The Maddening Crowds:
"Fans of classical music are widely perceived as cultured and sophisticated and unfailingly polite, but this is an urban myth. The savage, conscienceless, blue-haired ladies who attend the afternoon concerts at Avery Fisher Hall will break your legs in the mad stampede for the exits at the end of Handel’s Messiah. People routinely bring sandwiches and soda and coffee into the concert hall, fan themselves with their programs, crinkle paper bags, and take an hour to unwrap the foil-entwined lozenges they should have popped into their mouths at intermission. They giggle and whisper and refuse to turn off their cell phones and just generally behave like slobs; but if they are sitting anywhere near me, I let them have it. Both barrels. Right between the eyes."
A satirical article, by Joe Queenan, in The Weekly Standard looks at the travails and responsibilities of a sophisticated concert-goer in modern times; it is not an easy job, but someone must do it.
A few years ago, I was offered two very good tickets to a New York Knicks game at Madison Square Garden. I invited my daughter to the game, but almost immediately my wife complained, “Why don’t you ever let me go?” So I gave them the two tickets and went to see the legendary pianist Alfred Brendel at Carnegie Hall instead.
Perhaps you have had a similar experience and thought to do something equally drastic.Yet, you resisted such impulses because it would make you equally gauche; and besides it would ruin the evening for you and, possibly, others. Perhaps, there ought to be some sort of test to screen out boors and bad behaviorus; there is an article I read elsewhere that discusses the advances in artificial intelligence (AI), that is, machines that would think and act intelligently, and which (who?) would "know" how to appropriately respond to classical music and the other enlightened arts, possibly surpassing humans in all areas of quantifiable social mores. This might be the ticket to a better concert experience.Even though my wife and daughter were rooting for the visiting Philadelphia 76ers that night, Knicks fans were very nice to them, and they came home saying that they had had a wonderful time. Nobody spilled beer on them, nobody swore at them, nobody in any way detracted from their fun. Which was awfully nice of them, considering that the Sixers won by 30 points.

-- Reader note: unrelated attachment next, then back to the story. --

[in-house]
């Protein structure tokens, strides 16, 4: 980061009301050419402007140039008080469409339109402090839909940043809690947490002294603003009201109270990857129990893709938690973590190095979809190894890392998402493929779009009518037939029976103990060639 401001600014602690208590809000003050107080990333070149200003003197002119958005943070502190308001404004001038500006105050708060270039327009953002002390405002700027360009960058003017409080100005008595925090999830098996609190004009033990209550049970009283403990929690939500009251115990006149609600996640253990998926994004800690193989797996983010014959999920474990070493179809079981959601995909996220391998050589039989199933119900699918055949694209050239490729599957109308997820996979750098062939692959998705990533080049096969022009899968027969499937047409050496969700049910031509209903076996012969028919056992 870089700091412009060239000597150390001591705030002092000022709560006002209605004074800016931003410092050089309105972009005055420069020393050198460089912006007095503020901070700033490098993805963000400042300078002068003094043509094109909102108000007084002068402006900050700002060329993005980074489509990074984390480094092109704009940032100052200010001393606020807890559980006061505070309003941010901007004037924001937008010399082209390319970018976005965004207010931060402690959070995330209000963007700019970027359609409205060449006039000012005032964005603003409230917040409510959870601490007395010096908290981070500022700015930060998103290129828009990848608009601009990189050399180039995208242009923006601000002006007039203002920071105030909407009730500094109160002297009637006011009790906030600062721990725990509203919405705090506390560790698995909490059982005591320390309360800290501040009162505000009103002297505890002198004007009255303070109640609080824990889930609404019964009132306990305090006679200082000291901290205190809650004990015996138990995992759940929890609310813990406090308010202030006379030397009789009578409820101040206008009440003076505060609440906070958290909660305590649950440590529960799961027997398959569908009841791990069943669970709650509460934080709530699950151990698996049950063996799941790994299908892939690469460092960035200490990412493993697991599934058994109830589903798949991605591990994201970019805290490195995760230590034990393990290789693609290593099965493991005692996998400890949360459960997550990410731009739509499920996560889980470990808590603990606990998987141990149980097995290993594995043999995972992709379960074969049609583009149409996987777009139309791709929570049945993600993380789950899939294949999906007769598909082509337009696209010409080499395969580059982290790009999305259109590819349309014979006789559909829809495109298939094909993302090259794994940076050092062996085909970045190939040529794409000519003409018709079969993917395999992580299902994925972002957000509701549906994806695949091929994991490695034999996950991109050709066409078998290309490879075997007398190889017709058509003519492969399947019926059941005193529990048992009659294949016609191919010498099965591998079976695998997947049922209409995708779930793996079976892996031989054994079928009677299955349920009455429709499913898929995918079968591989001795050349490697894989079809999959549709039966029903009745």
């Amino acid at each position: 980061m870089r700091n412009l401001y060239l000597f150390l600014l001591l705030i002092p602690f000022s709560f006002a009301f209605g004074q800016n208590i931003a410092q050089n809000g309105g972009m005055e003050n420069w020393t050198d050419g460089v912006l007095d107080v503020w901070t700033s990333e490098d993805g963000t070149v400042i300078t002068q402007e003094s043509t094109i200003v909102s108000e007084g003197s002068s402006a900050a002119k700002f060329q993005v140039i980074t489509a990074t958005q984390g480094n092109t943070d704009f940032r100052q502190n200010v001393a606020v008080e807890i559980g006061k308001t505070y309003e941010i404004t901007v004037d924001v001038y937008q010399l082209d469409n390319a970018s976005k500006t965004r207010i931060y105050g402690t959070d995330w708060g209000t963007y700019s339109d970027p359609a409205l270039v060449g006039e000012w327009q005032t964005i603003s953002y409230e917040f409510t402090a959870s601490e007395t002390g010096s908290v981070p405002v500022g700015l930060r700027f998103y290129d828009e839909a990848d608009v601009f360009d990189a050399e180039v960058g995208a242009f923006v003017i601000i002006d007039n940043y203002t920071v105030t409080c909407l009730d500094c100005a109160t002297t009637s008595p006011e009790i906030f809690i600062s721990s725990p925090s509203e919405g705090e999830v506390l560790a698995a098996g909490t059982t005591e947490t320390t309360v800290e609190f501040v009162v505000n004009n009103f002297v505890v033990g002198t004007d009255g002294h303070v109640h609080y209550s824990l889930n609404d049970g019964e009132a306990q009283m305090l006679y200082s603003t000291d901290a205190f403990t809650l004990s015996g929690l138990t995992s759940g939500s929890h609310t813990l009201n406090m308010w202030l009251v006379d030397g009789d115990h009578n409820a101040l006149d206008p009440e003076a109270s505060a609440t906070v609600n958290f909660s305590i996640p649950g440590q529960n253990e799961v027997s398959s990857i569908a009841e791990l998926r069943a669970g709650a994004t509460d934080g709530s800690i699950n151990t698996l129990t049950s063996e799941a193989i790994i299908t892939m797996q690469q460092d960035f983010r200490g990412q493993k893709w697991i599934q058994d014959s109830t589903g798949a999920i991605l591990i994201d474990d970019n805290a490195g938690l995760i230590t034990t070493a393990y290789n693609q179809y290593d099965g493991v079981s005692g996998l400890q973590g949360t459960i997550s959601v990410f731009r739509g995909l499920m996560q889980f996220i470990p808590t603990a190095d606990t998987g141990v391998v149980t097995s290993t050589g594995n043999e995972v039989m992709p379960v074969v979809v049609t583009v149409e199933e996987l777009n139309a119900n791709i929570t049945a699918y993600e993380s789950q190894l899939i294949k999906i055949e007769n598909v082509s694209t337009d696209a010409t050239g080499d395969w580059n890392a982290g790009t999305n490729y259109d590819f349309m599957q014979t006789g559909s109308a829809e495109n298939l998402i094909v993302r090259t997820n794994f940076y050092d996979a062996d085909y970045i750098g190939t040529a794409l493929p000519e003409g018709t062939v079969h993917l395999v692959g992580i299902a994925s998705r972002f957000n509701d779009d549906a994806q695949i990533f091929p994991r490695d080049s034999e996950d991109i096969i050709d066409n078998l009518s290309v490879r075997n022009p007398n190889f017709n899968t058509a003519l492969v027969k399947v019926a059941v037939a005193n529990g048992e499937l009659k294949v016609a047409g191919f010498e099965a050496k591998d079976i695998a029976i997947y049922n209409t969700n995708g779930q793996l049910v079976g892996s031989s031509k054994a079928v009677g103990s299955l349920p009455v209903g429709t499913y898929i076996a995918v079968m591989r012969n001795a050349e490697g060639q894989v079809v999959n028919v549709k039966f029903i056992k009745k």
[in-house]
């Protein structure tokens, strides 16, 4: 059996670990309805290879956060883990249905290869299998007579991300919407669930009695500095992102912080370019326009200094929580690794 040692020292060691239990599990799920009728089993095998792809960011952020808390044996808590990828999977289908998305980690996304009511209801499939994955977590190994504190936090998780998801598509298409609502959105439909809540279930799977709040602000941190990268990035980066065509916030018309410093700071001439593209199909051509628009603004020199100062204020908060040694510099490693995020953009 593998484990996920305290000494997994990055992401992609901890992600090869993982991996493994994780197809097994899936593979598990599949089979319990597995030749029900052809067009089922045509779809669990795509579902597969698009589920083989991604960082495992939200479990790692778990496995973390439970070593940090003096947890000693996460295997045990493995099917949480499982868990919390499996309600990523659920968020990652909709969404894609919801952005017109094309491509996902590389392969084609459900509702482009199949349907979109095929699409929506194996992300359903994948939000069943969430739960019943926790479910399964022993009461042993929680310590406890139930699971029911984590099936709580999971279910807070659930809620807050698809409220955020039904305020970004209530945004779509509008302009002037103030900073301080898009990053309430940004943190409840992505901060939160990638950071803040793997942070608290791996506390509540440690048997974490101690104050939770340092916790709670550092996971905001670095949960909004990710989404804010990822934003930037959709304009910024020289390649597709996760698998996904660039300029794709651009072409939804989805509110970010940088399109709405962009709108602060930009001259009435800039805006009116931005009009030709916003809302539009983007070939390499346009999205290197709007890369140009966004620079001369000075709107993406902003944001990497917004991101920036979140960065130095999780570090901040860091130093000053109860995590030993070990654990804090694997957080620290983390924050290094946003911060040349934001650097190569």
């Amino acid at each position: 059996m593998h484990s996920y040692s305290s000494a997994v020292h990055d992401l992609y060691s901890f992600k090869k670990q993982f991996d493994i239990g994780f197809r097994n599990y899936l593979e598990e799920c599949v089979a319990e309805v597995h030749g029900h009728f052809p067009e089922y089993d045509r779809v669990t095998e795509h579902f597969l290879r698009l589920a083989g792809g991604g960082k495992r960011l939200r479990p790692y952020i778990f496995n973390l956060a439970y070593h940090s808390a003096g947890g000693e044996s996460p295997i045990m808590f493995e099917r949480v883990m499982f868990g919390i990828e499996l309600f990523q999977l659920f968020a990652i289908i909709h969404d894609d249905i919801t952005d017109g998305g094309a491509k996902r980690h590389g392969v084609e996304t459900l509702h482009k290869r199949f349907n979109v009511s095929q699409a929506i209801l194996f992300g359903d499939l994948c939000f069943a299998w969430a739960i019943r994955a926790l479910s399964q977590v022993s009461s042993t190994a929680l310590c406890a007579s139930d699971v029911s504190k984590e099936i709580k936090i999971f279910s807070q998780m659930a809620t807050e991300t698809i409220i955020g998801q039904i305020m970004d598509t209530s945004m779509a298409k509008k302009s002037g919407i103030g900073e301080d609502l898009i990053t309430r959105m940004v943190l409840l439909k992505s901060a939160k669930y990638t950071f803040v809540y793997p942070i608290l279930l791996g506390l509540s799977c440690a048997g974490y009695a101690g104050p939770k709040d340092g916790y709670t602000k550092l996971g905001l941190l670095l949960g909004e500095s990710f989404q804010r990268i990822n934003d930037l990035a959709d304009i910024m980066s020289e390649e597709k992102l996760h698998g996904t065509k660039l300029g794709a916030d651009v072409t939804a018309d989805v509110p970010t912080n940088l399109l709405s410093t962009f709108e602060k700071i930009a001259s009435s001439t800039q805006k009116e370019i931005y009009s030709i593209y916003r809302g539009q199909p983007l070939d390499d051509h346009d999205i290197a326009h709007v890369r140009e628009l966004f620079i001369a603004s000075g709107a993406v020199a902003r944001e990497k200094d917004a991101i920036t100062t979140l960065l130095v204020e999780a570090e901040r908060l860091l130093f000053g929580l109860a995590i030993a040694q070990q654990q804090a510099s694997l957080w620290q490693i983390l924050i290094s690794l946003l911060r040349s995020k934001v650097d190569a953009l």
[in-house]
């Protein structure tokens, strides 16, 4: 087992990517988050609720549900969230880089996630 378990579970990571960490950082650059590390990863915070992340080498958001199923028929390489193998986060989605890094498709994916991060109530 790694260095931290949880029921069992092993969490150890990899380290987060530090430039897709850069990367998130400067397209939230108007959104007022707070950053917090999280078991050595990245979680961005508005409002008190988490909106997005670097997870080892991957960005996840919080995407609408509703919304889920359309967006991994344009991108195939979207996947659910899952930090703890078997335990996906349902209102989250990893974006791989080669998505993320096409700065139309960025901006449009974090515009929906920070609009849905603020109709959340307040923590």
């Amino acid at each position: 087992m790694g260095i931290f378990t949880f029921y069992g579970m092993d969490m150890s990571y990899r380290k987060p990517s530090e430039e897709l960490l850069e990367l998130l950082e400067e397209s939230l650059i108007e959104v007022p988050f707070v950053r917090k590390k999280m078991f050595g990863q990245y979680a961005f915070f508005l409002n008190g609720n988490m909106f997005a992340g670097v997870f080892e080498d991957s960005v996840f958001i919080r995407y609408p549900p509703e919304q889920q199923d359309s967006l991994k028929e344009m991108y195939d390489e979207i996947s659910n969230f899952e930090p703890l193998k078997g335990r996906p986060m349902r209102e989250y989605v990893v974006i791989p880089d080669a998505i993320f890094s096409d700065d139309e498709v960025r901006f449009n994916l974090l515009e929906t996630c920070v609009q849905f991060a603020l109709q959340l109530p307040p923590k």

Meanwhile, 25 blocks north at Carnegie Hall, I was having an entirely different experience. From the time the geriatric-but-nimble Brendel began tickling the ivories, the three tourists seated in front of me started running their mouths. In German. That was bad enough. Worse was when one of them lifted his right arm and began playing air piano right along with the virtuoso on stage. He did this straight through the Haydn and straight through the Mozart. He did it in languorous, theatrical, ostentatious fashion. At intermission, I leaned forward and asked the woman if she and her friends were from the House of Annoyingness.
“No,” she said. “Does such a thing exist?”
When the second half of the concert began, she and one of the men were gone, but Herr Air Piano was back. Worse still, he was now seated directly in front of me. The first time he lifted his arm to simulate a luxuriant glissando I tapped him on the shoulder and told him to stop. The second time he did it, I grabbed him by the forearm, forcefully yanked it down and said, “If you do that one more time, I’ll break your arm off at the shoulder. I swear to God.”